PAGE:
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46LX177 Features and Build Quality

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Now that everyone is doing 1080p these days it seems the next big advance has to do with display “speed”. The new Toshiba REGZA LCD TVs sport 120Hz ClearFrame technology. This means that images are displayed twice as fast on the screen and flicker and display-induced motion blur is reduced. Toshiba is not the only game in town that has this technology but it is definitely promoting it well and introducing consumers to the ideas and concepts behind these faster displays.

Features

When comparing displays quality is first, but it also helps to start at the top and determine if a display has the features you want. In the case of the 46LX177, Toshiba has a healthy list of impressively-named technologies and features that will help differentiate it from the competition:

  • 1080p with Deep Color and 24p support

  • 3) HDMI inputs

  • 120Hz ClearFrame technology

  • THINC Ethernet network system with email, photo and music support

  • DynaLight dynamic backlight control

  • ATSC, NTSC and QAM tuners (single RF input)

  • Premium gloss black cabinetry

Delivery and Build Quality

The Toshiba REGZA 46LX177 comes, as you'd expect in a large box with removable lid. The form-fitted foam corners protected the display well, but fell apart when I unboxed the system. Most people I know won't be saving the box or re-shipping the unit after it is received so I doubt this is any kind of practical issue. The first thing I noticed was that the display has a beautiful piano-gloss finish that really makes it look like a piece of fine furniture. On power up a small and unobtrusive orange light appears at the bottom right of the display. After witnessing all manner of blue LEDs and fluorescent buttons this year, it was nice to see that Toshiba didn't believe in the super-bright indicators we've seen in many other models.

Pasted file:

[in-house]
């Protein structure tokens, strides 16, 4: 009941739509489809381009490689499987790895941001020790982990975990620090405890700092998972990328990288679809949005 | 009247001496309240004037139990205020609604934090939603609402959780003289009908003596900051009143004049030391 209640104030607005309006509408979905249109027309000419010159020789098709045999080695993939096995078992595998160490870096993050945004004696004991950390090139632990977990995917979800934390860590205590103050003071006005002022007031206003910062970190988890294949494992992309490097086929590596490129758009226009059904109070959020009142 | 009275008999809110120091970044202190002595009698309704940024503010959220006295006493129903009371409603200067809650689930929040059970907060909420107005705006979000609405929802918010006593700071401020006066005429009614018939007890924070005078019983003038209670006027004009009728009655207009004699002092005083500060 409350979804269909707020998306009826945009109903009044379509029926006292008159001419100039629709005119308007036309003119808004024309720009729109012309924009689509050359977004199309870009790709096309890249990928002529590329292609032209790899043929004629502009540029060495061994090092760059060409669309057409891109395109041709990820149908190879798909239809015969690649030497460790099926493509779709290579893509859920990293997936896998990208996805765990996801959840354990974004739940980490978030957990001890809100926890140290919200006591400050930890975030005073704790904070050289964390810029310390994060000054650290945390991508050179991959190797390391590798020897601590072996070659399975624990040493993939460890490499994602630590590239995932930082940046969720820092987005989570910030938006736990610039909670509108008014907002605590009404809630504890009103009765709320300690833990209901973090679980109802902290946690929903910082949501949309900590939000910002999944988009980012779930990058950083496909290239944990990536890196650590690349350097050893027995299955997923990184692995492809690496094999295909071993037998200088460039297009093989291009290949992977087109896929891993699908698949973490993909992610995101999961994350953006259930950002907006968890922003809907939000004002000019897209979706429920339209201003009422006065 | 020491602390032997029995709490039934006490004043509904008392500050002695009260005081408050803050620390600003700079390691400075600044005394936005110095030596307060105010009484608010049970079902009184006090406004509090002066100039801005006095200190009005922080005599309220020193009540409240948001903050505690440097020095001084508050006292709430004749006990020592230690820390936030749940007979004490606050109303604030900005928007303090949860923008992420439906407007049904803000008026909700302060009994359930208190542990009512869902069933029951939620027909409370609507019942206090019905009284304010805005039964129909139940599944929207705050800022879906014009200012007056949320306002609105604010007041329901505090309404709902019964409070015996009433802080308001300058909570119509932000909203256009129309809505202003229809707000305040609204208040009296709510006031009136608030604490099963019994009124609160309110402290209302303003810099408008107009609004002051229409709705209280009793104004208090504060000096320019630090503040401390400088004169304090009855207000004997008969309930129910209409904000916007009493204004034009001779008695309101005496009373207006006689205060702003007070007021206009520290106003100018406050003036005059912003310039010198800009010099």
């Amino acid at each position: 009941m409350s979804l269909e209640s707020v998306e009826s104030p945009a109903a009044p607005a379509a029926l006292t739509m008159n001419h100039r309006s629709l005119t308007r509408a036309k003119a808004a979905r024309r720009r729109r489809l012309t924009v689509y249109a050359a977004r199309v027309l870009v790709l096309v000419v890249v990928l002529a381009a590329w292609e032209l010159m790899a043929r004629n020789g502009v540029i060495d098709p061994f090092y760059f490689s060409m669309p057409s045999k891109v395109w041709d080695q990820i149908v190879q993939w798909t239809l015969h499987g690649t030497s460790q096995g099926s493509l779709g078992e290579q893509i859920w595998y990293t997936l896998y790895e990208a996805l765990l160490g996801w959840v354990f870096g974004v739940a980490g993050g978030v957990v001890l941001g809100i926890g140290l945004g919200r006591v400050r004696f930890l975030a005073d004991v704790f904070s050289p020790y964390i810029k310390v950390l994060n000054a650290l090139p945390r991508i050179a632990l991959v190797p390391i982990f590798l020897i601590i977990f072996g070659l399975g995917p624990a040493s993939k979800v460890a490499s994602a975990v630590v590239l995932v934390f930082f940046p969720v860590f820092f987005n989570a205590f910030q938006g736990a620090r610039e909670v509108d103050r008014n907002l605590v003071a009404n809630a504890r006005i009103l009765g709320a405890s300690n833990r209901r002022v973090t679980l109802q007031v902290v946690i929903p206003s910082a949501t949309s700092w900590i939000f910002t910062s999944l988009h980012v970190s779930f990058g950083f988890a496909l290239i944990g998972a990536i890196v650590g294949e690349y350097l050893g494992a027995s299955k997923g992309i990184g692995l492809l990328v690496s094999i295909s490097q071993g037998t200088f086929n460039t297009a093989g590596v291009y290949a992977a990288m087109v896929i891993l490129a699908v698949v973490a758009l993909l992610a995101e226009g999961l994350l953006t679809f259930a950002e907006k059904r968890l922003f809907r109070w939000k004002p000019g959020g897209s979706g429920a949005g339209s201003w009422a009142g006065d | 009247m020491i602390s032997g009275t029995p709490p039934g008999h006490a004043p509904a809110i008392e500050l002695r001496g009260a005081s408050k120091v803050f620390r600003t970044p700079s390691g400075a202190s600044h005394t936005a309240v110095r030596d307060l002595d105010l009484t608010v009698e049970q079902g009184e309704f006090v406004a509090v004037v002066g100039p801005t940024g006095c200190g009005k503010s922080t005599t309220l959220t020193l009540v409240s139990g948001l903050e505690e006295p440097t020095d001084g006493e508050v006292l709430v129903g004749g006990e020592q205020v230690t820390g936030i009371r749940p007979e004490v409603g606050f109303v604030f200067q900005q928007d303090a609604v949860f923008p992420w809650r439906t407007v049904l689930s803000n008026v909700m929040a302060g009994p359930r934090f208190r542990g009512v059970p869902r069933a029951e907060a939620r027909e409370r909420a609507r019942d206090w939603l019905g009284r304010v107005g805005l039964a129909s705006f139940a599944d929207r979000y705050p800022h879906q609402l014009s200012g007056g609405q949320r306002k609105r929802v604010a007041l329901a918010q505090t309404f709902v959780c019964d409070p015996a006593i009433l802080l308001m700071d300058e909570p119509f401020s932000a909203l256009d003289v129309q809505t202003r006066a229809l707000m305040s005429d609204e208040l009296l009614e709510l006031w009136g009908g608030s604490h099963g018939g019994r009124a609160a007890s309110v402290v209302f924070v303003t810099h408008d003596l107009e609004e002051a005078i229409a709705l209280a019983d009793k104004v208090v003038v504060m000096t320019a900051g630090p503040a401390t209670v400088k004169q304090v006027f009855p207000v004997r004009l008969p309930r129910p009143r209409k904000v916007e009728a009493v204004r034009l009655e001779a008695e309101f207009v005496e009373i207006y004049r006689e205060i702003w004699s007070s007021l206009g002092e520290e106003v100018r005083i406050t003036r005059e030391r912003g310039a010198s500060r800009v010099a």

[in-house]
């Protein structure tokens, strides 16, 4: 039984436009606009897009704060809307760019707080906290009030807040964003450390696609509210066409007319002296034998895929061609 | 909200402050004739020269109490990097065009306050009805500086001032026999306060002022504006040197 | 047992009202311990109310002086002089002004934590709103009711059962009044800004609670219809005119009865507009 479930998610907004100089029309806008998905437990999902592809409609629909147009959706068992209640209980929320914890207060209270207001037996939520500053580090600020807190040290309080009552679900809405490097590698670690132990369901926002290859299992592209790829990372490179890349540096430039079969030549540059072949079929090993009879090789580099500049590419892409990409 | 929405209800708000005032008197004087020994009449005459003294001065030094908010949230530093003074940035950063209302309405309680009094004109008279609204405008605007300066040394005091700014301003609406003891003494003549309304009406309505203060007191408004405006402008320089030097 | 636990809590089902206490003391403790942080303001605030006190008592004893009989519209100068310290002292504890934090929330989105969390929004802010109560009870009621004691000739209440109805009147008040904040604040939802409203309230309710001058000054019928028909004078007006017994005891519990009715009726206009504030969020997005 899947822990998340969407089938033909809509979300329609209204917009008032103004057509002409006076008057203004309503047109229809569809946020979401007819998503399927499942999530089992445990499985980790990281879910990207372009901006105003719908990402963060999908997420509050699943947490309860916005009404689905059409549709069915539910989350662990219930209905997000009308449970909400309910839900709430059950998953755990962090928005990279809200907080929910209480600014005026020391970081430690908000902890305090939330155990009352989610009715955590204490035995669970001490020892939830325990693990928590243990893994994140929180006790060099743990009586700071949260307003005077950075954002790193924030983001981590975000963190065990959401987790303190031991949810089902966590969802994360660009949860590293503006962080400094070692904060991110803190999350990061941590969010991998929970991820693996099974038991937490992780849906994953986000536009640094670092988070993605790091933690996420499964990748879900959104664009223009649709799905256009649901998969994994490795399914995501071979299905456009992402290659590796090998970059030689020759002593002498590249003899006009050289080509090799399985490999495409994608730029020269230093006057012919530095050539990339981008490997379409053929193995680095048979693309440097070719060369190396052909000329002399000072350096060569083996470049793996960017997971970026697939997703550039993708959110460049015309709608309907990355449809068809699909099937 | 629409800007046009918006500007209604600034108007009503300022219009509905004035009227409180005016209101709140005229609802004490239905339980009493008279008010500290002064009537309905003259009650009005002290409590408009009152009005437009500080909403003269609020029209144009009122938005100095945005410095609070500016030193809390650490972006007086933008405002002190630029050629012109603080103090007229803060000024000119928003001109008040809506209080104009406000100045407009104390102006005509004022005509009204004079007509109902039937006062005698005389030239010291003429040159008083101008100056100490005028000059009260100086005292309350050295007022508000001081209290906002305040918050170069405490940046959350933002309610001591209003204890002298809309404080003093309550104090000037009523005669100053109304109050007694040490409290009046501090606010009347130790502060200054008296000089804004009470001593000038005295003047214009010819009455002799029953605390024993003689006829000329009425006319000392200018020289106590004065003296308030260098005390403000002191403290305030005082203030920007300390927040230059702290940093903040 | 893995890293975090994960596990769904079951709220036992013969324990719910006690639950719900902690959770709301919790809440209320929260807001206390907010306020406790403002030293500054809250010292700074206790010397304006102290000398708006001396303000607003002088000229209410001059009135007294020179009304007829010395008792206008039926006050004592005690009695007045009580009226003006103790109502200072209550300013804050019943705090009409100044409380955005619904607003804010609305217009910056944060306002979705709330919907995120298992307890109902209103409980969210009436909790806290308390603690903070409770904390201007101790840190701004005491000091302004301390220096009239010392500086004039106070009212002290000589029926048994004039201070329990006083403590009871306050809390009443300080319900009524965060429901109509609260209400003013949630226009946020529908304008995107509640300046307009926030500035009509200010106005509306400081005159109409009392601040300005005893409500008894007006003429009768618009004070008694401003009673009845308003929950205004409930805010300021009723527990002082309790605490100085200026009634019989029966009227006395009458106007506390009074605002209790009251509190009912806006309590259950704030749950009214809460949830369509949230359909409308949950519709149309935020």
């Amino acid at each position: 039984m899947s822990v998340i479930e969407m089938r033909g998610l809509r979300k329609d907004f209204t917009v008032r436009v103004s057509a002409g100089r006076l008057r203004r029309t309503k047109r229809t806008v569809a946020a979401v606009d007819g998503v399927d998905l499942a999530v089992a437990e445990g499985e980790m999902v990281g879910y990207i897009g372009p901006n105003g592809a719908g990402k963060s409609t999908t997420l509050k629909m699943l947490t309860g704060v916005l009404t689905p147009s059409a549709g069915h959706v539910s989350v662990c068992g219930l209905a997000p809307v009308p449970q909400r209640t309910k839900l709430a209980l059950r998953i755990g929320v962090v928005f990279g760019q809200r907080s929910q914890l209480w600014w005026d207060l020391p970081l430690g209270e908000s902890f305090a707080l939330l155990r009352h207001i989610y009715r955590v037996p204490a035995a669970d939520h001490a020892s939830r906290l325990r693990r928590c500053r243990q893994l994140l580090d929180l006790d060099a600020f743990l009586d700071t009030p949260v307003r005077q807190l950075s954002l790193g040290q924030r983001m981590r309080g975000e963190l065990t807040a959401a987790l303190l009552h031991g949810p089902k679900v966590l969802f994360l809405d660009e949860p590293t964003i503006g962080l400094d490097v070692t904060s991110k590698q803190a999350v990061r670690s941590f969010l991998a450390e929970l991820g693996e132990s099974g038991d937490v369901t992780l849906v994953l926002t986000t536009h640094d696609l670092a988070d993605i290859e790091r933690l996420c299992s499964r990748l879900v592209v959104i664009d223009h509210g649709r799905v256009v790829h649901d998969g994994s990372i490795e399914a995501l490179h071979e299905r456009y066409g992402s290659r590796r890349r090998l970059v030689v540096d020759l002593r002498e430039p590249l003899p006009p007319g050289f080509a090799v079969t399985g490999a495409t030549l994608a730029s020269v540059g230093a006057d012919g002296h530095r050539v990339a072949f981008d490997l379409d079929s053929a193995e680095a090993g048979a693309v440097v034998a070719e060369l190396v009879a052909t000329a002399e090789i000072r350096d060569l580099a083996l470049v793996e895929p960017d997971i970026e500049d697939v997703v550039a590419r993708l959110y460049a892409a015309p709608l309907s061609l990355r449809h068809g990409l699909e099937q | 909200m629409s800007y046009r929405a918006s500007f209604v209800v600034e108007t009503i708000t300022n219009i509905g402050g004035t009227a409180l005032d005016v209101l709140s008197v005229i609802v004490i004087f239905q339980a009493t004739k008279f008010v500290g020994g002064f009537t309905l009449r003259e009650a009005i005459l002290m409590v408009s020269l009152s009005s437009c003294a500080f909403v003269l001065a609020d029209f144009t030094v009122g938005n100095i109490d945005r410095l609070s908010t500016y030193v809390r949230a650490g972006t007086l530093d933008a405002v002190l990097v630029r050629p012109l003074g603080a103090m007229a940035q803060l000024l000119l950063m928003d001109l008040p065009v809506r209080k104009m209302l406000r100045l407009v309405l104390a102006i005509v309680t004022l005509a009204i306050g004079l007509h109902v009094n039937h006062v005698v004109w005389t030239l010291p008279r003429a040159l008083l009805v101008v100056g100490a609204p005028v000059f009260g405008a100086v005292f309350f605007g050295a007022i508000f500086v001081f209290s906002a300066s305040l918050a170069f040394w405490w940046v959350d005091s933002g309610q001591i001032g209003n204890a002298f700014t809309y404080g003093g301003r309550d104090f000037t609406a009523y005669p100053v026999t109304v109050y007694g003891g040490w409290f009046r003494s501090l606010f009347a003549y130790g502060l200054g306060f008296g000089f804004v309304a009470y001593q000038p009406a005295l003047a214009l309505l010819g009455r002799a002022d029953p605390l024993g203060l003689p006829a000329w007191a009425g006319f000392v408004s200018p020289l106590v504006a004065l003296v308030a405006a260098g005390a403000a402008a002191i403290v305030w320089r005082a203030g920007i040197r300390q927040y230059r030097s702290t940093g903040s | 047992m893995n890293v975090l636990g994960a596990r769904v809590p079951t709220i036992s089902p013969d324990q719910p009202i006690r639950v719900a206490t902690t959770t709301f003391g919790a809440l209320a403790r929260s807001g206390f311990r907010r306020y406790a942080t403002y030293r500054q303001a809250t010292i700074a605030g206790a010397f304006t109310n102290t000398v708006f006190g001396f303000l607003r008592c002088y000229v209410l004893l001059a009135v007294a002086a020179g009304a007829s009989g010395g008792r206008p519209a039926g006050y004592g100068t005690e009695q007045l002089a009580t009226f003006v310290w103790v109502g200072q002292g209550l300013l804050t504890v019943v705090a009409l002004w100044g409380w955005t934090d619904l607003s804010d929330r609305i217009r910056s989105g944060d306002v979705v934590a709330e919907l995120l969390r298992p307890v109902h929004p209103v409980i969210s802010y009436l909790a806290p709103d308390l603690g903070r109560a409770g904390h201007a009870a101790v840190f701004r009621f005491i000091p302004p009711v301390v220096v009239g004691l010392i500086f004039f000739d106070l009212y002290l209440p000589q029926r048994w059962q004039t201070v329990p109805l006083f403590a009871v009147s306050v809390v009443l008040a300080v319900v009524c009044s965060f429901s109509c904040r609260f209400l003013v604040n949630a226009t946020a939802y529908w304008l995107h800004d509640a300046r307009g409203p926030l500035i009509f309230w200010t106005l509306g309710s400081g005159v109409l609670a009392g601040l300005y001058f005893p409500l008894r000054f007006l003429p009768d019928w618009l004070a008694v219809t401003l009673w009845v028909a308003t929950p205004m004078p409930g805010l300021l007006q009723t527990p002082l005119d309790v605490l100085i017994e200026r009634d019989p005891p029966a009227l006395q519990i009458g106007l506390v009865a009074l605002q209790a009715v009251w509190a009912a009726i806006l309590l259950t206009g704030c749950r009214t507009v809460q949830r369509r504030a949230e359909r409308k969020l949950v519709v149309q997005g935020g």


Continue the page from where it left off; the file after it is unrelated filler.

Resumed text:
There are several locations where the display's inputs are to be found:

inputs-digital.jpg
On the rear we have bottom-facing HDMI inputs (3), an optical TOSlink output, RF antenna input, RJ45 for THINC functionality and an HD15 PC input.

inputs-analogue.jpg inputs-side.jpg
Analogue component (2), composite (1) and S-video (1) inputs are located on the back as are dedicated audio inputs for PC/HDMI-1 and a couple of fixed and variable analogue audio outputs. IR in and out jacks are also provided for use with an optional dual-want IR emitter or IR repeater (not included). The side of the TV features some hard buttons as well as a set of AV inputs (handy for plugging in a camcorder or other digital camera).

The Toshiba correctly stores independent picture controls for each input (we specifically tested both component inputs and the three HDMI inputs to make sure. This means that you can calibrate each device independently. While this may have been a bit less significant in the past, the advent of multiple gaming systems and high-definition DVD players means that each video device can interact with a custom calibrated input that ensures black levels and color are accurate for all.

 

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Recent Forum Posts:

Thunder18 posts on January 13, 2008 11:54
MDS, post: 356840
So now to add insult to injury Toshiba is releasing a whole slew of new models starting February. I've already proven I can go 6 months without TV so maybe I'll wait a little longer to see what these new models can do.